During compression of a work-piece between dies or platens, such as in forging, coining and up-setting processes, any impact splashes out the liquid lubricant. Hence a solid lubricant is more effective. In the current study a PTFE, commonly known by the brand name Teflon, and a silicon spray were compared with a motor oil and dry friction (no lubricant). The experimental results were then compared with a finite element simulation model. Both the analyses show that the area under the true stress-strain curve is a minimum in the case of PTFE as a solid lubricant, and increases with silicon spray as the next, and then the motor oil, and finally the dry friction. This area gives the “Specific Forming Energy” for bulk plastic deformation, implying that the frictional losses are the least for PTFE as a lubricant, and increase with spray lubrication of silicon, followed by motor oil and dry friction. The experiments also show that barreling of the cylindrical surface of the work-piece is least for PTFE, and increases exactly in the same order: silicon spray, motor oil and dry friction.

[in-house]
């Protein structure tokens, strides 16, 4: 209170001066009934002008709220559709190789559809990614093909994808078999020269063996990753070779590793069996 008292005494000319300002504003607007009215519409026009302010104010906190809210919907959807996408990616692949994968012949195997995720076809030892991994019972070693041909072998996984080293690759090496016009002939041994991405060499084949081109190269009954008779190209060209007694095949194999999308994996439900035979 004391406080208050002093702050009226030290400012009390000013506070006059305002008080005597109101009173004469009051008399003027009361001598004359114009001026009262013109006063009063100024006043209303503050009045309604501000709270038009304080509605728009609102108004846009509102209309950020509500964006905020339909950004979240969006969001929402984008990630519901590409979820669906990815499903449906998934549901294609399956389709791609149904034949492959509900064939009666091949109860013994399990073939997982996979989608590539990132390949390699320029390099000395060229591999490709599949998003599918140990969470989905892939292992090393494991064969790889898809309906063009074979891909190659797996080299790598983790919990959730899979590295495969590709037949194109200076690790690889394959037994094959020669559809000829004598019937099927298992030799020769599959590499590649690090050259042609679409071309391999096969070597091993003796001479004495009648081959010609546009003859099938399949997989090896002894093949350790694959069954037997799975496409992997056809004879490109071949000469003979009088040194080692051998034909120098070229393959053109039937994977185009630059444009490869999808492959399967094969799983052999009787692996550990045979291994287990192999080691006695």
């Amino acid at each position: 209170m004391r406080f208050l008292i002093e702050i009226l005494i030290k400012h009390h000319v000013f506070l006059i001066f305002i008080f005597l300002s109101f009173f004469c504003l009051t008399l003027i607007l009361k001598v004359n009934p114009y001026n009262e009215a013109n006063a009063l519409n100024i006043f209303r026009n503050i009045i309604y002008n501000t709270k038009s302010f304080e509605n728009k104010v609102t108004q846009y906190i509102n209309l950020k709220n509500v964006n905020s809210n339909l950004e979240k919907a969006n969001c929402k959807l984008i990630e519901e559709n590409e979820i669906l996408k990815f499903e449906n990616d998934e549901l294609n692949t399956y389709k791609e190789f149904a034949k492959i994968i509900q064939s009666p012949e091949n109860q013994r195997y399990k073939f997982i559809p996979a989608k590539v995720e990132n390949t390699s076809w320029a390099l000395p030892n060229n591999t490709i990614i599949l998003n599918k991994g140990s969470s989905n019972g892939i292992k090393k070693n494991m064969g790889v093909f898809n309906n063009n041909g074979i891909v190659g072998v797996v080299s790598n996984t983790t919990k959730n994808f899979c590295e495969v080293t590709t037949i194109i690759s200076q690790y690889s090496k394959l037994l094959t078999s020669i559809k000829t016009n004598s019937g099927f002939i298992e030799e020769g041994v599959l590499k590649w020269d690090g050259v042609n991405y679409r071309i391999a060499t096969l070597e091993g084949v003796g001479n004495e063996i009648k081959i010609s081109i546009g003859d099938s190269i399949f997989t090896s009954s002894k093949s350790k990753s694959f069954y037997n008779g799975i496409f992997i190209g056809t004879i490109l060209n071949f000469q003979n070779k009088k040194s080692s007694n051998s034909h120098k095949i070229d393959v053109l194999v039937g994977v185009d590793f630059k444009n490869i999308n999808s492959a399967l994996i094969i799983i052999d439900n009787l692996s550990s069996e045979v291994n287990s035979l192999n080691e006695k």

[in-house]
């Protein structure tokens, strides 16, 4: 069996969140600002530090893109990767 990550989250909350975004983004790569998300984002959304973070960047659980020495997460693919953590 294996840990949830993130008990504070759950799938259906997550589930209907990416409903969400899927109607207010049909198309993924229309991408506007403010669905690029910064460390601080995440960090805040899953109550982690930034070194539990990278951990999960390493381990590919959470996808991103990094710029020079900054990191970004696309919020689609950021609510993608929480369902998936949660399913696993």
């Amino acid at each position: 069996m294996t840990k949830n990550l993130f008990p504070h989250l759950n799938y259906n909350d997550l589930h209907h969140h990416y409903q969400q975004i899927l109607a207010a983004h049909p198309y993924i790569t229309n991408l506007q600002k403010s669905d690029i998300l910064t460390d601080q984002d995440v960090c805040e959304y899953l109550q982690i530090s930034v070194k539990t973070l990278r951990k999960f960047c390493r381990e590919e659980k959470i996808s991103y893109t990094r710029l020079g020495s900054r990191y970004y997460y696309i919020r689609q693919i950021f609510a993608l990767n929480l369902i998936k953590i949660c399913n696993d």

Effects of Solid Lubricants During Compression Tests
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Banerjee, J. "Effects of Solid Lubricants During Compression Tests." Proceedings of the World Tribology Congress III. World Tribology Congress III, Volume 1. Washington, D.C., USA. September 12–16, 2005. pp. 809-810. ASME. https://doi.org/10.1115/WTC2005-63138
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